The Alcohol Clinical Trials Initiative (ACTIVE): Purpose and Goals for Assessing Important and Salient Issues for Medications Development in Alcohol Use Disorders

Center for Drug and Alcohol Programs, Medical University of South Carolina, Institute of Psychiatry, Charleston, SC 29425, USA.
Neuropsychopharmacology: official publication of the American College of Neuropsychopharmacology (Impact Factor: 7.83). 09/2011; 37(2):402-11. DOI: 10.1038/npp.2011.182
Source: PubMed

ABSTRACT Although progress has been made in the treatment of alcohol use disorders, more effective treatments are needed. In the last 15 years, several medications have been approved for use in alcohol dependence but have only limited effectiveness and clinical acceptance. While academics have developed some 'standards' for the performance of clinical trials for alcohol dependence, they vary considerably, in the type of populations to be studied, the length of trials, salient outcome measures, and data analyses to be used (especially in the treatment of missing data). This variability impedes the commercial development of medications to treat alcohol dependence. Using a model similar to that used to develop an expert consensus for medications to improve cognitive aspects of schizophrenia (MATRICS) and in the treatment of pain (IMMPACT), a workgroup has been formed under the auspices of ACNP, known as the ACTIVE (Alcohol Clinical Trials Initiative) group, to evaluate data from completed clinical trials to develop a consensus on key issues in the conduct of clinical trials in alcohol dependence. ACTIVE consists of academic experts, industry representatives, and staff from the Food and Drug Administration, the National Institute on Alcohol Abuse and Alcoholism, and the National Institute on Drug Abuse. This paper describes the rationale behind the effort, its history and organization, and initial key questions that have been identified as the primary focus of the workgroup. Future papers will focus on knowledge gained from the re-analysis of completed trials and provide consensus opinions regarding the performance of clinical trials that might be undertaken in the future.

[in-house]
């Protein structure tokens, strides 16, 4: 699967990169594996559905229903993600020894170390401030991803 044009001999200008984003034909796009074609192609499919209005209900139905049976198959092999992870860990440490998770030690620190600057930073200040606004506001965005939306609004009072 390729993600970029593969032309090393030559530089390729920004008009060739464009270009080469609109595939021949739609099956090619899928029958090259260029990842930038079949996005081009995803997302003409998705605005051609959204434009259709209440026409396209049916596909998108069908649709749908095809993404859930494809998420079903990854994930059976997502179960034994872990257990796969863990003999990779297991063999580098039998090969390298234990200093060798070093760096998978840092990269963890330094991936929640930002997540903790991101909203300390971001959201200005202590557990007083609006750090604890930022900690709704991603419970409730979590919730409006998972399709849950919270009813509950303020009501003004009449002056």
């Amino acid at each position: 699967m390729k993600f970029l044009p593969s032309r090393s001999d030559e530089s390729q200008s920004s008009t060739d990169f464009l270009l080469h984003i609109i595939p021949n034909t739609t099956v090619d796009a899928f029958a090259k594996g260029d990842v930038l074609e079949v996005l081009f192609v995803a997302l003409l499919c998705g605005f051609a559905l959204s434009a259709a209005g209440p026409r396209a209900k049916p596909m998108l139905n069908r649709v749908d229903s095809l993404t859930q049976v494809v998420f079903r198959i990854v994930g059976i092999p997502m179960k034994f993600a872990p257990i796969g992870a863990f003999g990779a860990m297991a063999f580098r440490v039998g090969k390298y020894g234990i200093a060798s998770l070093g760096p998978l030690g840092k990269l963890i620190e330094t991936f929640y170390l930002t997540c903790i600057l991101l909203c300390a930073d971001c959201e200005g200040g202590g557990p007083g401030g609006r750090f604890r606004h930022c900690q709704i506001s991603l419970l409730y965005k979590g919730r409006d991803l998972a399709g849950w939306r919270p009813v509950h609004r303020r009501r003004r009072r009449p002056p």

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Available from: Raymond T Bartus, Jul 14, 2015
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